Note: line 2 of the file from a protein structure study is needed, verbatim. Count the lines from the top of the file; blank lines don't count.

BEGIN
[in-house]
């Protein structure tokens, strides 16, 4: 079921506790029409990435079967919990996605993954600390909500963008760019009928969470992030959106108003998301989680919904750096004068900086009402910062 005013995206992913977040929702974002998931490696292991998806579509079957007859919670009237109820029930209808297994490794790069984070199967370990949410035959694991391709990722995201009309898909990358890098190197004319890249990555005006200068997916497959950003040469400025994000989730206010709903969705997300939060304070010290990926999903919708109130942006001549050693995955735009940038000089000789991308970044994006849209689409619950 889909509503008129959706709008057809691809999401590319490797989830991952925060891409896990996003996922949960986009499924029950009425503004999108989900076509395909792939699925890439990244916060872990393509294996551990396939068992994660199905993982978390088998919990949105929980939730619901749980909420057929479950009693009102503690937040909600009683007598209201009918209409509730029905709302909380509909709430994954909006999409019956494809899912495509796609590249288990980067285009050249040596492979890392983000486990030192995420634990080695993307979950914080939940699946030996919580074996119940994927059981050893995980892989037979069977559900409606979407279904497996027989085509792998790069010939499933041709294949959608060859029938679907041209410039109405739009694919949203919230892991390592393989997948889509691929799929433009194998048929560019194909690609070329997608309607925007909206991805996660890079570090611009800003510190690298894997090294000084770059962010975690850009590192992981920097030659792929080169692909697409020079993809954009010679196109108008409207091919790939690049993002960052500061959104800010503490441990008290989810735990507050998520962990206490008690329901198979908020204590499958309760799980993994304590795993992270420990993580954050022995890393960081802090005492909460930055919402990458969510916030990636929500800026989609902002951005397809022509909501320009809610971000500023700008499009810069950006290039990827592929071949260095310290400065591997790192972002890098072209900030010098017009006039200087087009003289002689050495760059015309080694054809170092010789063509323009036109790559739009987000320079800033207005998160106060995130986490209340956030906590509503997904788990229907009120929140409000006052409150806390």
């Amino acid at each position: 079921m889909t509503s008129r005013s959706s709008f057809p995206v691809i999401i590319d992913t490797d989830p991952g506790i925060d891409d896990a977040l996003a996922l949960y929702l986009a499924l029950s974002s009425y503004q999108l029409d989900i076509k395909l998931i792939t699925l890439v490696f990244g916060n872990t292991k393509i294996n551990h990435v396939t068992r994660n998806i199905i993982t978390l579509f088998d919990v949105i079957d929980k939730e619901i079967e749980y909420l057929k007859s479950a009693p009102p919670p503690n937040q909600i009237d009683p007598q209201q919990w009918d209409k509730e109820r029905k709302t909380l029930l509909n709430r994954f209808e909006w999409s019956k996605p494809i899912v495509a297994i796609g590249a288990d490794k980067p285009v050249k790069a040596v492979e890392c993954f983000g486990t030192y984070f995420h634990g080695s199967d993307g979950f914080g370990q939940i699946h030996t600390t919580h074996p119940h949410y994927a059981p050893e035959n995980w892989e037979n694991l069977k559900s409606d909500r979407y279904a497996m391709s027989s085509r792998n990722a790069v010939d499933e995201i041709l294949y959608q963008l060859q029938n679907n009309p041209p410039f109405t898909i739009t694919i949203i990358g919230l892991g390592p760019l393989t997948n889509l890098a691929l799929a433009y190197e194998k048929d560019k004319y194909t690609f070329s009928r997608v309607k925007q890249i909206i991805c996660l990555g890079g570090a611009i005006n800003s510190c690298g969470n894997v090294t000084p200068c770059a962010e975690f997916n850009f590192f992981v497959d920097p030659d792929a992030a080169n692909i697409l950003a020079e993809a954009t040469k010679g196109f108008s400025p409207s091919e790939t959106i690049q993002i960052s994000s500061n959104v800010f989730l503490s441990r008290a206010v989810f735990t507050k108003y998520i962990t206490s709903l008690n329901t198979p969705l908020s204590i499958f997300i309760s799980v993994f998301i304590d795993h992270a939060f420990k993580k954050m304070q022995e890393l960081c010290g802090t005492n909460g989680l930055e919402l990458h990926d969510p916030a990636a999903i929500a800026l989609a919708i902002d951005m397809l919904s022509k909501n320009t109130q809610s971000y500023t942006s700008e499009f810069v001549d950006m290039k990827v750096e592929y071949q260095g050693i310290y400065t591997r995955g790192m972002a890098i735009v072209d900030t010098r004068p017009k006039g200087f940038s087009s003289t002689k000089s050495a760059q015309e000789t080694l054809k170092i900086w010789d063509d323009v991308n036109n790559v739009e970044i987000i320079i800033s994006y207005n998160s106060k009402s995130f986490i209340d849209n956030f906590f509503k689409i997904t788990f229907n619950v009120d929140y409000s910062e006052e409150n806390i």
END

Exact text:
């Protein structure tokens, strides 16, 4: 079921506790029409990435079967919990996605993954600390909500963008760019009928969470992030959106108003998301989680919904750096004068900086009402910062 005013995206992913977040929702974002998931490696292991998806579509079957007859919670009237109820029930209808297994490794790069984070199967370990949410035959694991391709990722995201009309898909990358890098190197004319890249990555005006200068997916497959950003040469400025994000989730206010709903969705997300939060304070010290990926999903919708109130942006001549050693995955735009940038000089000789991308970044994006849209689409619950 889909509503008129959706709008057809691809999401590319490797989830991952925060891409896990996003996922949960986009499924029950009425503004999108989900076509395909792939699925890439990244916060872990393509294996551990396939068992994660199905993982978390088998919990949105929980939730619901749980909420057929479950009693009102503690937040909600009683007598209201009918209409509730029905709302909380509909709430994954909006999409019956494809899912495509796609590249288990980067285009050249040596492979890392983000486990030192995420634990080695993307979950914080939940699946030996919580074996119940994927059981050893995980892989037979069977559900409606979407279904497996027989085509792998790069010939499933041709294949959608060859029938679907041209410039109405739009694919949203919230892991390592393989997948889509691929799929433009194998048929560019194909690609070329997608309607925007909206991805996660890079570090611009800003510190690298894997090294000084770059962010975690850009590192992981920097030659792929080169692909697409020079993809954009010679196109108008409207091919790939690049993002960052500061959104800010503490441990008290989810735990507050998520962990206490008690329901198979908020204590499958309760799980993994304590795993992270420990993580954050022995890393960081802090005492909460930055919402990458969510916030990636929500800026989609902002951005397809022509909501320009809610971000500023700008499009810069950006290039990827592929071949260095310290400065591997790192972002890098072209900030010098017009006039200087087009003289002689050495760059015309080694054809170092010789063509323009036109790559739009987000320079800033207005998160106060995130986490209340956030906590509503997904788990229907009120929140409000006052409150806390």